Take the 2-minute tour ×
Programmers Stack Exchange is a question and answer site for professional programmers interested in conceptual questions about software development. It's 100% free, no registration required.

I'm a bit disappointed there is almost no discussion of this no matter where I look so I guess I'll have to ask.

I'm writing a cross platform memory bench marking application which requires direct physical address mapping rather than virtual addressing.

EDIT The solution would look something like the Linux/Unix system calls:

int fd = open("/dev/mem", O_RDONLY);
mmap(NULL, len, PROT_READ, MAP_SHARED, fd, PHYSICAL_ADDRESS_OFFSET);

which will require the kernel to either give you a virtual page mapping to the desired physical address or return that it failed. This does require supervisor privileges but that is ok.

I have seen a lot of information about shared memory and memory mapped files but all of these reside on disc and are thus not really useful when I'm trying to make a system dependent read. It is very similar to writing an IO driver although I do no need write permissions to the physical address.

This site gives an example of how to do it on a driver level using the Windows Driver Kit:

NT Insider: Sharing Memory between drivers and applications

This solution would probably require Visual Studio which currently I do not have access to. (I have downloaded the WDK api but it complained about my use of GCC for Windows).

I'm traditionally a Linux programmer so I'm hoping there might be something really simple I'm missing. Thanks in advance if you know something I don't!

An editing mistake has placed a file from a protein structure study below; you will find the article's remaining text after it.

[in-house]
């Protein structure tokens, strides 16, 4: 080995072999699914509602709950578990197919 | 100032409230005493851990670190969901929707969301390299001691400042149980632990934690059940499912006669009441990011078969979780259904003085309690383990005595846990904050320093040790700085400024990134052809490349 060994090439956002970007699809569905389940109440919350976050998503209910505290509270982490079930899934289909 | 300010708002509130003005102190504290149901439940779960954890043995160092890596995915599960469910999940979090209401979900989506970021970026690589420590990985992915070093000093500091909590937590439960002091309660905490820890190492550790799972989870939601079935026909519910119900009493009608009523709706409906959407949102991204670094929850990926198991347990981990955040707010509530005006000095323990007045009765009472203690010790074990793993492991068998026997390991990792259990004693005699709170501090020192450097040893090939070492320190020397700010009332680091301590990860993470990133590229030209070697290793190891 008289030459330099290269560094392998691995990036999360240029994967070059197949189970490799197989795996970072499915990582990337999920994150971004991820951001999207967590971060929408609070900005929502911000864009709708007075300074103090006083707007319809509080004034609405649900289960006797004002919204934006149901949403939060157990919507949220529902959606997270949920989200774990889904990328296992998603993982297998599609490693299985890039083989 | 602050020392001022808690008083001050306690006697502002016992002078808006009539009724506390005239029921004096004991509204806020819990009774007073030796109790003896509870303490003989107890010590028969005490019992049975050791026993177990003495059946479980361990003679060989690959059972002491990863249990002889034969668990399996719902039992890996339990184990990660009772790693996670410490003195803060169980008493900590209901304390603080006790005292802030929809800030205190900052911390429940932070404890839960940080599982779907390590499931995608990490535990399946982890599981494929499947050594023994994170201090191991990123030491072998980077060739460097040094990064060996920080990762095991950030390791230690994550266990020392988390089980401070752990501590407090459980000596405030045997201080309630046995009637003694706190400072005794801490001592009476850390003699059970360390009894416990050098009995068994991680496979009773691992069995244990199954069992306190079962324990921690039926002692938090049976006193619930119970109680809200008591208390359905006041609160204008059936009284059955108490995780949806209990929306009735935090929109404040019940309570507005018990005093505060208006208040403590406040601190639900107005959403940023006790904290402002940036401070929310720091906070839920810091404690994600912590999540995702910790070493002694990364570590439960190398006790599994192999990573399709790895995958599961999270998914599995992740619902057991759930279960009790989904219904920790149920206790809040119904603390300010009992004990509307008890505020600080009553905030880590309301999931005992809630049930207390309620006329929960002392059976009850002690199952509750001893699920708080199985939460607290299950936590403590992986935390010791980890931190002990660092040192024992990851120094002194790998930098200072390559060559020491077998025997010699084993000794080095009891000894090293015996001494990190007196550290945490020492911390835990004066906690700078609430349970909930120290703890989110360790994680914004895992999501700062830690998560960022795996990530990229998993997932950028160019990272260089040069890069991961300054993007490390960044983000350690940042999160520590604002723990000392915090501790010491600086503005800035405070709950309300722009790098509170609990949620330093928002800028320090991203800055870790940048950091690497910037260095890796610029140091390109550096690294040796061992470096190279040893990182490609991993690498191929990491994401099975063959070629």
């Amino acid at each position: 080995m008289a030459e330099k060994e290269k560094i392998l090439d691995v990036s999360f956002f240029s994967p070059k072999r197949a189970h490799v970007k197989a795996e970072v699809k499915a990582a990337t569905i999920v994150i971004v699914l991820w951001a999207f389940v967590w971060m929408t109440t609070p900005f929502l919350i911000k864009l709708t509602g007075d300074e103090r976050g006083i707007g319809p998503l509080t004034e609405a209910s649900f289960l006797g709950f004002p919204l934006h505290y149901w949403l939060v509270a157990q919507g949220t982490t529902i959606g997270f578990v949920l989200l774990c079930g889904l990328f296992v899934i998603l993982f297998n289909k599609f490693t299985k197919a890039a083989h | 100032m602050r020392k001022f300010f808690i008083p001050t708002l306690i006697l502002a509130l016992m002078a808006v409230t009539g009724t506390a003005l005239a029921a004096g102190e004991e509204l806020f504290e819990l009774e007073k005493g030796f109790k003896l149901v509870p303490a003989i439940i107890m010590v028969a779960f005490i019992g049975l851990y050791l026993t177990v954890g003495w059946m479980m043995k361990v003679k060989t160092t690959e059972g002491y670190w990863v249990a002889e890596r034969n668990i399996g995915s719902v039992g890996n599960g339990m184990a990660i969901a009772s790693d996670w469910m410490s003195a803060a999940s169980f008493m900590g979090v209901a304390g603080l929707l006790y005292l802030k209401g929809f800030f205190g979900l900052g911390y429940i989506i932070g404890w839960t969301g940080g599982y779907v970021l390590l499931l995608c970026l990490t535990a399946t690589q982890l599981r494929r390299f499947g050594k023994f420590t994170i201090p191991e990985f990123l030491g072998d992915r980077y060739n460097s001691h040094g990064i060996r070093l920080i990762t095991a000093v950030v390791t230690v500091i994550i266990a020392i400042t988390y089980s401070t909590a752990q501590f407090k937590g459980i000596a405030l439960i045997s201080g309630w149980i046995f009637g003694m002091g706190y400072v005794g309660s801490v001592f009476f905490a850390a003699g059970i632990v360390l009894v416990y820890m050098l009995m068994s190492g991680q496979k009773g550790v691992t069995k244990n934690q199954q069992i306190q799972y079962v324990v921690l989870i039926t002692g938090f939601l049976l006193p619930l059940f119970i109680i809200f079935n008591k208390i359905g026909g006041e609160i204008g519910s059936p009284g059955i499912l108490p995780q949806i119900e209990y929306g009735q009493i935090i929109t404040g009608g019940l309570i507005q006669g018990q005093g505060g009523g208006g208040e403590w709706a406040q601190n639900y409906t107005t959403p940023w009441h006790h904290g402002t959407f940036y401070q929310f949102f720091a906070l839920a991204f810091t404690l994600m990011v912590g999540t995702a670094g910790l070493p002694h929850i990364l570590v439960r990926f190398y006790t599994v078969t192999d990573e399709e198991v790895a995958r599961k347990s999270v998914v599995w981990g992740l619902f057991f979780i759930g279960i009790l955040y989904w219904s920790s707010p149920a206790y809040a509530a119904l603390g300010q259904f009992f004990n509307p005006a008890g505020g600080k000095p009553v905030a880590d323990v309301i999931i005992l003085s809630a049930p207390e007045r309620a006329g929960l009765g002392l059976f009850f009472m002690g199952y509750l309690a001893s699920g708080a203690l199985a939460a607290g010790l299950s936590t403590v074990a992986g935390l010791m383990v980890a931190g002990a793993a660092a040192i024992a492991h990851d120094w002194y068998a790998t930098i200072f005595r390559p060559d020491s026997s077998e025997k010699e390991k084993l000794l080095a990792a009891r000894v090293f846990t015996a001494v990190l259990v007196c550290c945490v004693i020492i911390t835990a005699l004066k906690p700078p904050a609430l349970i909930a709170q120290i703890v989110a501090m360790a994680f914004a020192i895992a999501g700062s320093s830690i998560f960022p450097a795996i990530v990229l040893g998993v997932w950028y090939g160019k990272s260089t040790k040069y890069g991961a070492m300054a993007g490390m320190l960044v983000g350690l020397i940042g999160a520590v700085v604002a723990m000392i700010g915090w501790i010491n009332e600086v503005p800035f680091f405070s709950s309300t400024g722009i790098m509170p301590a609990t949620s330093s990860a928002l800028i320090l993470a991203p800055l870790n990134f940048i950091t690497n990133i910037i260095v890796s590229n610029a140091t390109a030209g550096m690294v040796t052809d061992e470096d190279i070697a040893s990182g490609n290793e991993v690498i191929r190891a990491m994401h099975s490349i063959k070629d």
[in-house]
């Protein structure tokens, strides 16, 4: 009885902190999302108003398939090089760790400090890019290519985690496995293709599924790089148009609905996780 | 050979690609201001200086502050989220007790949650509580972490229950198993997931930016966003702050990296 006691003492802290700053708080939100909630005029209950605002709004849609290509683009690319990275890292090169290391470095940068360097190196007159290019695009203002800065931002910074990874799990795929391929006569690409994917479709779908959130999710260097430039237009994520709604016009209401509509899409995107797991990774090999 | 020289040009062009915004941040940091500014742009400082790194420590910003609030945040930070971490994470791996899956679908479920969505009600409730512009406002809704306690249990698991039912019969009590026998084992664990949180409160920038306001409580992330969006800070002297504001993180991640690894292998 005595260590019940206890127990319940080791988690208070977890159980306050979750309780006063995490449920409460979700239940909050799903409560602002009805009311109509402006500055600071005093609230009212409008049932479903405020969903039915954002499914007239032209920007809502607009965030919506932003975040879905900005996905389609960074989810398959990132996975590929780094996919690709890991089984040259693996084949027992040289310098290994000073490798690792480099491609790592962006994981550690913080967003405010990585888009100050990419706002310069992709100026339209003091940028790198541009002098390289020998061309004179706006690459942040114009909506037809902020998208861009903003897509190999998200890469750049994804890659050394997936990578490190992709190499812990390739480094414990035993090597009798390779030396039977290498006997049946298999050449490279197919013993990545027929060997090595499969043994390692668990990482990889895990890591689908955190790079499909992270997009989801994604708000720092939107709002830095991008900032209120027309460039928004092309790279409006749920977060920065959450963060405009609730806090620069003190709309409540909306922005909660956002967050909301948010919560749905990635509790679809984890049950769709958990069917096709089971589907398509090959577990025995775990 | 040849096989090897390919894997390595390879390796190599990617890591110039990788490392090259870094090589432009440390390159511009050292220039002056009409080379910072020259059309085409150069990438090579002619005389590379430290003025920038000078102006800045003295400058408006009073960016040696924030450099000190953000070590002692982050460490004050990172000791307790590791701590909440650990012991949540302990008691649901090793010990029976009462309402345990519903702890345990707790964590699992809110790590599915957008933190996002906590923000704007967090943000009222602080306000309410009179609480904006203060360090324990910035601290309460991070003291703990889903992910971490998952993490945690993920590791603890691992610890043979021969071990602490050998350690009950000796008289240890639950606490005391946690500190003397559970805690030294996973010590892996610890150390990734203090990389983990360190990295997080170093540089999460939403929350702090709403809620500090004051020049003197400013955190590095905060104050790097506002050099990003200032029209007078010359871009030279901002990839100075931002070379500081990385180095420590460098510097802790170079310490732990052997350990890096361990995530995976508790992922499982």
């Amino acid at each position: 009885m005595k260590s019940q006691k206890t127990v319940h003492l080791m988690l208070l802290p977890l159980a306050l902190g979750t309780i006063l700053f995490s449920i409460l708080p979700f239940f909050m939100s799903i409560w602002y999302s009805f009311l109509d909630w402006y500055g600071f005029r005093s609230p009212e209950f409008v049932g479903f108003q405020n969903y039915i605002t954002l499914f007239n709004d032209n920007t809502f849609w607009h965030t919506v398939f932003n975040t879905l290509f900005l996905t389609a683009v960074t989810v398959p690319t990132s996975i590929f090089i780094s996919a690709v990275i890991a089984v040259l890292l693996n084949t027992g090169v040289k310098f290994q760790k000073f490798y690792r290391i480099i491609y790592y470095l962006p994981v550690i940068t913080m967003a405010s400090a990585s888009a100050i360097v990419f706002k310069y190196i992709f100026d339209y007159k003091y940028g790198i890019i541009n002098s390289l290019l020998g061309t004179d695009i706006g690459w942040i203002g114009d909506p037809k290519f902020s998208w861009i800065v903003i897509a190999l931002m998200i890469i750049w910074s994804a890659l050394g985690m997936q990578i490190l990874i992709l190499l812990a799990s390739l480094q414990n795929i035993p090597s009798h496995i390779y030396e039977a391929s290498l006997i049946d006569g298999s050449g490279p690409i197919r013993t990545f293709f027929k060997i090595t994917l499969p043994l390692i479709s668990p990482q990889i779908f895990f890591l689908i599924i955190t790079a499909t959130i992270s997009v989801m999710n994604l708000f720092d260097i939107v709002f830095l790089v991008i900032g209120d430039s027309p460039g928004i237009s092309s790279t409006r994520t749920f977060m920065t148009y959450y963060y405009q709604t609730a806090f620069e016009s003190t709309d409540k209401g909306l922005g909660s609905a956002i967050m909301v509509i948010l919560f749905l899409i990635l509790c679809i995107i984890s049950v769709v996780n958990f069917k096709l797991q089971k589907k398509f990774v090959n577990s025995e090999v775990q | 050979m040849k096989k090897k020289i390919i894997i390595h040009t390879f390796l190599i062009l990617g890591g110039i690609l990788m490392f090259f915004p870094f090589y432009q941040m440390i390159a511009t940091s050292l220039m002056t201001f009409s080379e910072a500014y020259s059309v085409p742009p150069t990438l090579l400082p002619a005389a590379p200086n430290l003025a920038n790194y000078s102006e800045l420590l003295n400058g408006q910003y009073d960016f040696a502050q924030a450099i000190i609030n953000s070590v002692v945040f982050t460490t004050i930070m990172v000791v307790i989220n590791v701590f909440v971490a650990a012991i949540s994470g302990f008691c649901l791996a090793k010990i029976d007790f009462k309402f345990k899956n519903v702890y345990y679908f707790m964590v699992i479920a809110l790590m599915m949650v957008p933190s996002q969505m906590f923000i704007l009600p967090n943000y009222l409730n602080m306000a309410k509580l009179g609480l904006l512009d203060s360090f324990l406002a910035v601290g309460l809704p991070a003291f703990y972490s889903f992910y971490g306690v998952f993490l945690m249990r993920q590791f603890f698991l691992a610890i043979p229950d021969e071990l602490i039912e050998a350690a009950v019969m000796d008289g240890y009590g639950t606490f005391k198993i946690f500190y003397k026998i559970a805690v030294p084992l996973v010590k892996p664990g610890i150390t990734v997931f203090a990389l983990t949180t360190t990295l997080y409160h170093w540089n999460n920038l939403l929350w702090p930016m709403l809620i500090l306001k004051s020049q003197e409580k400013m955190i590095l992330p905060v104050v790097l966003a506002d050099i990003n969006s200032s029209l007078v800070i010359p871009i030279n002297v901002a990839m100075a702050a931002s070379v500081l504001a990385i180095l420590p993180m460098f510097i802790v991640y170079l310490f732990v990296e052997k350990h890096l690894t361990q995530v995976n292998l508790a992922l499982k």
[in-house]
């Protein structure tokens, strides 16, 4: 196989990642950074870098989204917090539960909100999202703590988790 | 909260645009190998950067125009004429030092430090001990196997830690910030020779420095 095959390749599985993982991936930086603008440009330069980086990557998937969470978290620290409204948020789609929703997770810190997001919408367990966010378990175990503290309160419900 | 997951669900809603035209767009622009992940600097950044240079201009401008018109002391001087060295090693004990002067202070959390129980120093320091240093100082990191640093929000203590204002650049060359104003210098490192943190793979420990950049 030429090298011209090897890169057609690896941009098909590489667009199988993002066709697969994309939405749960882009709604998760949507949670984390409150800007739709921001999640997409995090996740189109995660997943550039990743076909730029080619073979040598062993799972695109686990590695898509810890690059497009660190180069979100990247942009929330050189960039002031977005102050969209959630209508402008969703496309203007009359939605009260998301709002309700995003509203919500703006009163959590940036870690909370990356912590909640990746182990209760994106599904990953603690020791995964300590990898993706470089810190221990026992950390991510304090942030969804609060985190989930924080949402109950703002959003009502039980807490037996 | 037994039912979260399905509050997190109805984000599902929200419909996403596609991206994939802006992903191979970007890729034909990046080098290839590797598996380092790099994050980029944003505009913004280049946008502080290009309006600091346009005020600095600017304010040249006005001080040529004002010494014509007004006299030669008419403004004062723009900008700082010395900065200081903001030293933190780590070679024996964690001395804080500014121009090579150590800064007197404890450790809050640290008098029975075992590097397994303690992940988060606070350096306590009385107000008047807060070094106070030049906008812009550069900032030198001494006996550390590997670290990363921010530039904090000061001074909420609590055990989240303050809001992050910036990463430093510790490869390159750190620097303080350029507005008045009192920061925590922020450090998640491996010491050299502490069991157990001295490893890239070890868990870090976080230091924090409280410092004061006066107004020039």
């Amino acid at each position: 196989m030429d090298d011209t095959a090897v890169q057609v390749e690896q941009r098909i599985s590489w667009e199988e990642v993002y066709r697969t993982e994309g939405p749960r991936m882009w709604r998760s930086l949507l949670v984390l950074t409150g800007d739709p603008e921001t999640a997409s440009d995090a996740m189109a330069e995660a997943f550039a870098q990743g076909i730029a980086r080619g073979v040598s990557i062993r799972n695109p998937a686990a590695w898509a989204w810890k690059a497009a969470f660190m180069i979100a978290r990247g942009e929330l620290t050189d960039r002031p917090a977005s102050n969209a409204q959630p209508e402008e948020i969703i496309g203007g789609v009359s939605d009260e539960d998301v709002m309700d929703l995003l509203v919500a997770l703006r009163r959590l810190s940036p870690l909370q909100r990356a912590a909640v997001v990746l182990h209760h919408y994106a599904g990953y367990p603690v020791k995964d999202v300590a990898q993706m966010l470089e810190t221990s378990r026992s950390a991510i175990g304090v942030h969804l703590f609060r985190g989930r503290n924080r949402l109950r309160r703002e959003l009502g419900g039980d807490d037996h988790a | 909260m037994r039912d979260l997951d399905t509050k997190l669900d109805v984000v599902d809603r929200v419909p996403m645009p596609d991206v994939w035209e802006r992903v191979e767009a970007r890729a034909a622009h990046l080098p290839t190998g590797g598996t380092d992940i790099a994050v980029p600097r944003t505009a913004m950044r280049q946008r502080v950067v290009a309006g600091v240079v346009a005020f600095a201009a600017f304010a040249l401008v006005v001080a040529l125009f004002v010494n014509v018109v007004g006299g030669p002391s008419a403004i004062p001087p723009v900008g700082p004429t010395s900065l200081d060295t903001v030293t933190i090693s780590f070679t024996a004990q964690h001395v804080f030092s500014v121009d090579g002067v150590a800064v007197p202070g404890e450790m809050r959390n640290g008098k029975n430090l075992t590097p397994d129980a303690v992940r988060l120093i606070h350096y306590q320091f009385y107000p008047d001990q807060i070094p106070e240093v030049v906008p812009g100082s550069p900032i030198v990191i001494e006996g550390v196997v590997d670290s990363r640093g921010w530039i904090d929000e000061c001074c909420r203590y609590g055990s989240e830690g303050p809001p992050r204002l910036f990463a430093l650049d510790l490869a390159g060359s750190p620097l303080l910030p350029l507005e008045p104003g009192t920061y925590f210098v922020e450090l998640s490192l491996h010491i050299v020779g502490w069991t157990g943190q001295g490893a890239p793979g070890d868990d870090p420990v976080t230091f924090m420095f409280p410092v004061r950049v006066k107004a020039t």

share|improve this question
    
i don not think that Microsoft will be interested in making this kind of details public, also Windows is a closed source product, and never the less your application will likely run in the user space and not in the kernel space, far away from a direct access to the memory. –  user827992 Jul 10 '12 at 19:24

2 Answers 2

I don't think your understanding of MAP_FIXED is correct. That tells the kernel to put the mapped memory at the given virtual address within the process address space. User-mode processes always use virtual addressing. In short, I don't think you can do what you are asking in Windows or any flavor of Unix or Linux.

share|improve this answer
    
You're absolutely right that MAP_FIXED would not do what I intended in terms of specifying an address. To use mmap apparently I should open /dev/mem and use the offset parameter as index into physical memory. Thank you so much for pointing out I got this wrong! Hopefully someone else finds this useful. Windows I doubt would relinquish this access as easily though but I'll keep looking into it. They have to have some accessible way to reach driver memory because DMA is a necessary feature for some embedded application –  chrisjleaf Jul 10 '12 at 21:01

The reason that there's not much discussion of physical memory mapping for user space apps is that user space apps can't GET physical memory mappings. Part of the definition of running in user space is that you are running in a virtual address space private to your process.

mmap with MAP_FIXED just lets you tell the system where to put the memory in your process address space. In other words, you get to specify the virtual address where the memory will show up. That's NOT a physical address in any way shape or form.

share|improve this answer

Your Answer

 
discard

By posting your answer, you agree to the privacy policy and terms of service.

Not the answer you're looking for? Browse other questions tagged or ask your own question.